Sometimes IT makes things worse. Take the reply-all button. People who work in government will tell you that two days away from the office will result in an inbox with hundreds of emails. Fighting the tide becomes the dominant task on return to work. That’s hardly productive.

Many of governments inefficiencies can be also attributed to the complexity of the management structures and unbridled ambition.

There far to many layers of management and matrix structures, where people at lower levels are accountable to two or more bosses, are a norm. The inefficiencies that matrix structures create are the reason why business schools teach that they should only be used as a last resort.

The ambition that runs rampant in government creates a situation where bad news is concealed to avoid the possibility that it will taint a golden career. Schumpeter in his article “Fail often, fail well” describes how Alan Mulally, on taking up his tenure as Ford  CEO, discovered that although the company was in crises, executives were unable to admit to having any failures. Once managers learned to admit that things were going wrong, and to invite help, the company turned around, and was the one motor manufacturer that did not require rescuing in 2008 when all the others were bailed out.

Having seen some well written fiction in government reports makes this correspondent believe that the same medicine would go a long way towards making public institutions a lot more efficient.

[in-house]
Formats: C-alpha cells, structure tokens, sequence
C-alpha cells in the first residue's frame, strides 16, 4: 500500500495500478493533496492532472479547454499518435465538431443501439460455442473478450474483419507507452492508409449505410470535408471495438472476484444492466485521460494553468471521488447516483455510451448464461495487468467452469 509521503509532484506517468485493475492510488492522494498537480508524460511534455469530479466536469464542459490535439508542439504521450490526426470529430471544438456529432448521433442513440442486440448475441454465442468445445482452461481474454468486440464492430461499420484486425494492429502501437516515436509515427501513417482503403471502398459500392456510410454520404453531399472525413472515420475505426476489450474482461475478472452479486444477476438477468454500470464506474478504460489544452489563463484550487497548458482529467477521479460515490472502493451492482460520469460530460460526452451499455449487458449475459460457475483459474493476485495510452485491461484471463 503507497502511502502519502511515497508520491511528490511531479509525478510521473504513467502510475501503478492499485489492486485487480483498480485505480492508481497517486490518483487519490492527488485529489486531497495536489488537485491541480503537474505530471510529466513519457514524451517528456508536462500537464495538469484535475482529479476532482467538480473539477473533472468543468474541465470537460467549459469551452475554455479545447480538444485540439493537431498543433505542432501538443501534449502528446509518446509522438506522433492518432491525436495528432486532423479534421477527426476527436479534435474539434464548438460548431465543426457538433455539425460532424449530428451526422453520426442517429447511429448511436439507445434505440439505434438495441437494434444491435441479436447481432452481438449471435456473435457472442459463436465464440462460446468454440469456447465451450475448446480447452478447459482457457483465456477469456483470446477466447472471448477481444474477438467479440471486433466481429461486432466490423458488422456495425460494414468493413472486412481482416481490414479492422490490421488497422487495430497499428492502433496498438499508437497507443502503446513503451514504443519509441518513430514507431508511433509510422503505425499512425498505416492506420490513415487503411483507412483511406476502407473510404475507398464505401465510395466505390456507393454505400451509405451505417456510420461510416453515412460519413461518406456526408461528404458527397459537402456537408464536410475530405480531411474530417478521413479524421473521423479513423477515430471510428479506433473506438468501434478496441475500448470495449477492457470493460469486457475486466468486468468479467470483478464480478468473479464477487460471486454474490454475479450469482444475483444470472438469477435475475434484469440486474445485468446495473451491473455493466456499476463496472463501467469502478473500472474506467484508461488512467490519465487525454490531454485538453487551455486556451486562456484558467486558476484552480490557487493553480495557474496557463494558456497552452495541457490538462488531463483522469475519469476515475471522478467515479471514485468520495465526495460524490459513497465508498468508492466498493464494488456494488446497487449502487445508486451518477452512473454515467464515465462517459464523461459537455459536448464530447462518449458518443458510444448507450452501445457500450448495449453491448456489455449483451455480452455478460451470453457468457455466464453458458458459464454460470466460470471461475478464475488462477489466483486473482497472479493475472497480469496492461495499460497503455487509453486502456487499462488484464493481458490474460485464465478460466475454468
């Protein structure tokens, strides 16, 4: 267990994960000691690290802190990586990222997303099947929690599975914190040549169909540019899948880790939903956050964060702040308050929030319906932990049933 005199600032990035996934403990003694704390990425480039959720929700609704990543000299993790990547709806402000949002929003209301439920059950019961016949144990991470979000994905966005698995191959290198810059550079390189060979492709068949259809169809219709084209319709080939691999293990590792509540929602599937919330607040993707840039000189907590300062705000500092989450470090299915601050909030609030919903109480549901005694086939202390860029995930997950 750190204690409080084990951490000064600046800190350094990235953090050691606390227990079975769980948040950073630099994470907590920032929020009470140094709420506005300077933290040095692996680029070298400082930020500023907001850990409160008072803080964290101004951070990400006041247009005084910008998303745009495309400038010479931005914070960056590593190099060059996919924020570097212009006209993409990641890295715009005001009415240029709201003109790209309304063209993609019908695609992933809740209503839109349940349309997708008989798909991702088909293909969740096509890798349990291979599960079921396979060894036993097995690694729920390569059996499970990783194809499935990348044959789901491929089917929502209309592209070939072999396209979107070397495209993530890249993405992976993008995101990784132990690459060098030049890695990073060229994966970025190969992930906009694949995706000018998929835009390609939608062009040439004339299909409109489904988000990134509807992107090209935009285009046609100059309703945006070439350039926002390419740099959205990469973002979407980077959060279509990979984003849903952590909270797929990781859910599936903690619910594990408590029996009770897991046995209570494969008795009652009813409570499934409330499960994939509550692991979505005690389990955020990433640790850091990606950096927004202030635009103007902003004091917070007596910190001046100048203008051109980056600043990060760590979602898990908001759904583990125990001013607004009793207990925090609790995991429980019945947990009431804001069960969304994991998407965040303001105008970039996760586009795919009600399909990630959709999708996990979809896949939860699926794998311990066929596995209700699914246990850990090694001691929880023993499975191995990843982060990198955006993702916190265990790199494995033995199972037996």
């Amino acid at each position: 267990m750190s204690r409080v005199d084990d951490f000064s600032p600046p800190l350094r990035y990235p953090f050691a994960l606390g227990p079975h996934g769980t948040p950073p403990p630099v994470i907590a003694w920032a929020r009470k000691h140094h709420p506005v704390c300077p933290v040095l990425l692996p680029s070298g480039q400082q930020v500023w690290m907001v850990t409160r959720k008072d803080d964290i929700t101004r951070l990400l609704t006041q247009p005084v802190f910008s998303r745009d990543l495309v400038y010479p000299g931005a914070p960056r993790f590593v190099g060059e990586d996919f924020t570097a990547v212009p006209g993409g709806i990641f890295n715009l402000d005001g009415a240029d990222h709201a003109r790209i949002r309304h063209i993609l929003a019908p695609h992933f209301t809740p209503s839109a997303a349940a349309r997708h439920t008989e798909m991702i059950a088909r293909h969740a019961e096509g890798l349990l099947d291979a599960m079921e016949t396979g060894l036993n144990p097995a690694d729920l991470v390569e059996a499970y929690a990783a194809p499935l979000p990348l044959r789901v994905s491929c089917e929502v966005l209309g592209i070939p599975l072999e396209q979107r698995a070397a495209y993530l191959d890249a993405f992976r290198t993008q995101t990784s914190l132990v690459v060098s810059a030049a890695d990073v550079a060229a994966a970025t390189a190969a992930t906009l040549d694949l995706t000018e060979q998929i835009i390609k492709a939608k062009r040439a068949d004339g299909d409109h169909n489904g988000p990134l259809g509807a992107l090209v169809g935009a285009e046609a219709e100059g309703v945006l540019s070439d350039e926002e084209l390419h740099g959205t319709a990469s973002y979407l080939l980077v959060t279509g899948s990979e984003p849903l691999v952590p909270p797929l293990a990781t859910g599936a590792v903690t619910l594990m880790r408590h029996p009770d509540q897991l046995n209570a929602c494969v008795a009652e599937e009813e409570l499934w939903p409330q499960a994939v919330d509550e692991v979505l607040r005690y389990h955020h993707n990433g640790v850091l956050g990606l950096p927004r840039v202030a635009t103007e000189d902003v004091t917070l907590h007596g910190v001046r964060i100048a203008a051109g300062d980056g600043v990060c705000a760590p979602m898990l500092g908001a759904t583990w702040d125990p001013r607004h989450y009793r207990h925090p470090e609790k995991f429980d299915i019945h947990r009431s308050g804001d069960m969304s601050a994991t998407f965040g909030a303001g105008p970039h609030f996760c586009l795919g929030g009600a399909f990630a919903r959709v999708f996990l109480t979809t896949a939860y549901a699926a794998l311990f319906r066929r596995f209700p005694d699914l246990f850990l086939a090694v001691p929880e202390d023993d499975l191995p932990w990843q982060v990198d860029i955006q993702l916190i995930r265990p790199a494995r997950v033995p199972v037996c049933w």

Government must work smarter, and when that happens, IT will help.

More at:
Fixing common affairs
Fail often, fail well

A Diamond in the rough

As our earlier article explains, the deviation for some of the other banks reporting their LIBOR interest figures were worse those of Barclays. Robert Diamond, the former CEO of Barclays, has been making that point too.

His response is a little petulant: the others were also naughty, so why are we being punished?

Perhaps because in Barclays’ case there’s irrefutable proof.

But he does have a point. What is being done about the other banks?

The conversation between Mr Diamond and Paul Tucker of the Bank of England on October 29, 2008 that Barclays figures were higher than the others also raises some questions. Manipulation of LIBOR was already an issue after the Wall Street Journal published it’s proof in May 2008.

In that context, it seems improbable that Tucker’s query about the higher rates would be an attempt to induce the manipulation of LIBOR.